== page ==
HARRISBURG - A House panel deciding whether to impeach Pennsylvania Attorney General Kathleen G. Kane voted Tuesday to begin issuing subpoenas for internal documents and witness testimony.

The Subcommittee on Courts, tasked with investigating if Kane's conduct in office warrants impeachment, also requested authority from the chamber's Judiciary Committee to seek protection orders for potential witnesses who fear retaliation, and use outside counsel to defend any challenges to its subpoenas. That authorization has yet to occur.

The committee is expected to gather information through the summer.

"I do think there is merit to continue to investigate," said Rep. Todd Stephens (R., Montgomery), the subcommittee's chairman.

Kane, 49, a Democrat, awaits an Aug. 8 trial on charges she leaked confidential information to exact revenge on a critic, then lied about it when later questioned under oath. She has pleaded not guilty.

She is not running for reelection and will leave office when her term ends in January.

In a statement Tuesday, Kane's top deputy, Bruce L. Castor Jr., said, "It was my hope that the House subcommittee would allow Pennsylvania's justice system to do its job. . . . It seems to me that proceeding with the impeachment process could only be designed to influence prospective jurors or voters. We will have a new attorney general in six months. Why spend the money?"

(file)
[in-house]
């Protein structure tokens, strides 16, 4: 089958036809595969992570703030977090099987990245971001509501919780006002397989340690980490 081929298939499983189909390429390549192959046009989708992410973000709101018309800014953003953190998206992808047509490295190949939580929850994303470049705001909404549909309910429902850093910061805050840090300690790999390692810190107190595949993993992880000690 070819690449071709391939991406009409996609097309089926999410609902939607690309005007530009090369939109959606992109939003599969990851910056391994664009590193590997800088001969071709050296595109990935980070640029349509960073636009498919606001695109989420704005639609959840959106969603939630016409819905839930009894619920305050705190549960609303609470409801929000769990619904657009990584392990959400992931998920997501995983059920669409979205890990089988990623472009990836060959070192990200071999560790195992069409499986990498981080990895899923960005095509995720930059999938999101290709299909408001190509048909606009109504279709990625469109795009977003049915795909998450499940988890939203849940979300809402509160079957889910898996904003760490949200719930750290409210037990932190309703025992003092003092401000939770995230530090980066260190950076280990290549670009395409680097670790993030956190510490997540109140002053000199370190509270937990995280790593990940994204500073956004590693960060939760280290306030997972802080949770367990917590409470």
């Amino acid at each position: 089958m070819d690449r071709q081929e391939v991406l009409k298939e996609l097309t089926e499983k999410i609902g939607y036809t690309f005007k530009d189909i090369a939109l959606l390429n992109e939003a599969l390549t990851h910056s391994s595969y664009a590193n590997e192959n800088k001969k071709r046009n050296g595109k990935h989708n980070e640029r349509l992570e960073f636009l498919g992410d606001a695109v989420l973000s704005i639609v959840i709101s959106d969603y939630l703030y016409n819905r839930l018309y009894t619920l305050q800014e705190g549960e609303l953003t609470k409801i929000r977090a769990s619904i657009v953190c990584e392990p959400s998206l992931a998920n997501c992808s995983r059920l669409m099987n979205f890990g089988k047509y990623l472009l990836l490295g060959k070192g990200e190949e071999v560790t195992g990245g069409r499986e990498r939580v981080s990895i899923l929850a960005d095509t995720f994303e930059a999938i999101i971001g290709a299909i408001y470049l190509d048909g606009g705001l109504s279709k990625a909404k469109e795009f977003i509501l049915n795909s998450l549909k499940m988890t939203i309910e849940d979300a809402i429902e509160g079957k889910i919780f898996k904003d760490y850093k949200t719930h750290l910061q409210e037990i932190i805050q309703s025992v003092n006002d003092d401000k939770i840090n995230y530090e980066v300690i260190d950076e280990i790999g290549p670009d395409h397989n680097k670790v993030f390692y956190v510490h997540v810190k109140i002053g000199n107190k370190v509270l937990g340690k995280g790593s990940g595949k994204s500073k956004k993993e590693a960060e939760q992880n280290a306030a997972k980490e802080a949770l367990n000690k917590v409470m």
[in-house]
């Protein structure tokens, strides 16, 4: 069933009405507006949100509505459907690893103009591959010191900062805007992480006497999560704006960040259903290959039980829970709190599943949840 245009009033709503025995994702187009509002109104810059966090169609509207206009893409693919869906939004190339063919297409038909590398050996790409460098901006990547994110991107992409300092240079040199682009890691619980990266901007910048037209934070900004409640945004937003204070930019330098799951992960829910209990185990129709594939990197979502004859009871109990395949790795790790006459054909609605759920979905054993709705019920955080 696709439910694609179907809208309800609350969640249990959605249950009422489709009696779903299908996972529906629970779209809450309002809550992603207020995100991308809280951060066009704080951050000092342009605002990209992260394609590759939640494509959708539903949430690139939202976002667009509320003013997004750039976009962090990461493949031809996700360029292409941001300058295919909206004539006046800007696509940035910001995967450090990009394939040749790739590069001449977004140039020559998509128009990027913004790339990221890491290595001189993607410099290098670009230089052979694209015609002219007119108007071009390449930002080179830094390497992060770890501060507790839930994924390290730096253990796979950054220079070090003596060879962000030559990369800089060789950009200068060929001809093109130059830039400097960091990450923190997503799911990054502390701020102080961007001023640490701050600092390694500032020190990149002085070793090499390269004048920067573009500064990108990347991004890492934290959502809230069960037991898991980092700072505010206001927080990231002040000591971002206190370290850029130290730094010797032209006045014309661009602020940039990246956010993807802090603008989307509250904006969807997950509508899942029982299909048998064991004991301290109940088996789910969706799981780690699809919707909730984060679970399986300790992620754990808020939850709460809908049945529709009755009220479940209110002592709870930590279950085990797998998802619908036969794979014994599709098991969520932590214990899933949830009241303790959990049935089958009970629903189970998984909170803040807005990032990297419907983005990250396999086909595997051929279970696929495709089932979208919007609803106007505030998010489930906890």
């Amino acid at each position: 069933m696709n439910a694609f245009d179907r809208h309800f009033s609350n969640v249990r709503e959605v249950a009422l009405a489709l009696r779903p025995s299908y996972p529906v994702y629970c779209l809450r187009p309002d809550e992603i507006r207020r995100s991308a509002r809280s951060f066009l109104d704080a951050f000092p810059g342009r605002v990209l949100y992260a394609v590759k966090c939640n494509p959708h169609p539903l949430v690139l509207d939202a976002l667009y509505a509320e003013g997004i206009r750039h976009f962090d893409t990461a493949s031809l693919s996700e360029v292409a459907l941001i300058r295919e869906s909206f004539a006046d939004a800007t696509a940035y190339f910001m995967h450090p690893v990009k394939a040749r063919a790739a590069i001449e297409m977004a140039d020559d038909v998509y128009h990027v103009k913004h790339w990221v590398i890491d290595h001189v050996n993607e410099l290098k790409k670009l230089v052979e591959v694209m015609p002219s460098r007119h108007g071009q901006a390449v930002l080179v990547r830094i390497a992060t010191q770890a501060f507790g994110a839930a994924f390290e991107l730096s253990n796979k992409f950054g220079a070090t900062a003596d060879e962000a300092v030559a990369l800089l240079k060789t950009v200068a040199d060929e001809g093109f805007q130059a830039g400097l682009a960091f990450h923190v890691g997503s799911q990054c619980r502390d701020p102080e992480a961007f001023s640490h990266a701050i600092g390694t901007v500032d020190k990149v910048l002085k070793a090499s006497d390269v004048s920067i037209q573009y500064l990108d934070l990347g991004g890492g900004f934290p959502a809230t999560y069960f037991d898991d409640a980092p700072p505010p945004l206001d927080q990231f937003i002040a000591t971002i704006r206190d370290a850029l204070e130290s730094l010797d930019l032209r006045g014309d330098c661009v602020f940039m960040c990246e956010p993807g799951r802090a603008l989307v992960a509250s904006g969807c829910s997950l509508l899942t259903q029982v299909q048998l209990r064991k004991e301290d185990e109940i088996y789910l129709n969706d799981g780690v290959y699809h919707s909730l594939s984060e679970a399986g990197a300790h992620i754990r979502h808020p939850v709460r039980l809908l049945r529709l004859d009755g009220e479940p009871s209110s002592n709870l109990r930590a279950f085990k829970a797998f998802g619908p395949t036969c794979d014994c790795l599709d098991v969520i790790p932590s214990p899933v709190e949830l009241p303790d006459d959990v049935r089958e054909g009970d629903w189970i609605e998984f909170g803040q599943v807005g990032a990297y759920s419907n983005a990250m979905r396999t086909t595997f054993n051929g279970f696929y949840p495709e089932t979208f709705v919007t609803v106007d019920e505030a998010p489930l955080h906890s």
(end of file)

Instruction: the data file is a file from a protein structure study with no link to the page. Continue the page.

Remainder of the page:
In the past, Kane has denounced the subcommittee's work, suggesting that it is part of a conspiracy to attempt to silence her efforts to expose pornographic and other offensive emails exchanged by judges, prosecutors, defense lawyers, and others.

Last fall, the Senate launched hearings to explore if Kane, whose law license is suspended pending the trial, should be removed from her post as the state's highest-ranking law enforcement official.

The state constitution requires that the attorney general be a member of the bar, although it does not address what should happen should an attorney general's law license be suspended.

Kane has called the Senate process unconstitutional. At the time, she said the only legal way to remove her is through impeachment, a much lengthier process that requires an investigation in the House, and then a trial before the Senate.

The Senate effort to remove Kane was unsuccessful.

The scope of the House panel's work is broader. It is investigating whether Kane engaged in any misconduct while in office.

In her criminal case, prosecutors allege Kane leaked confidential information - and then lied about it under oath - as retaliation against a former prosecutor in her office whom she blamed for negative news reports.

Over the last 15 months, the attorney general has also been sued by a half-dozen former employees who allege they were fired for malicious reasons or singled out for public embarrassment as a means of revenge.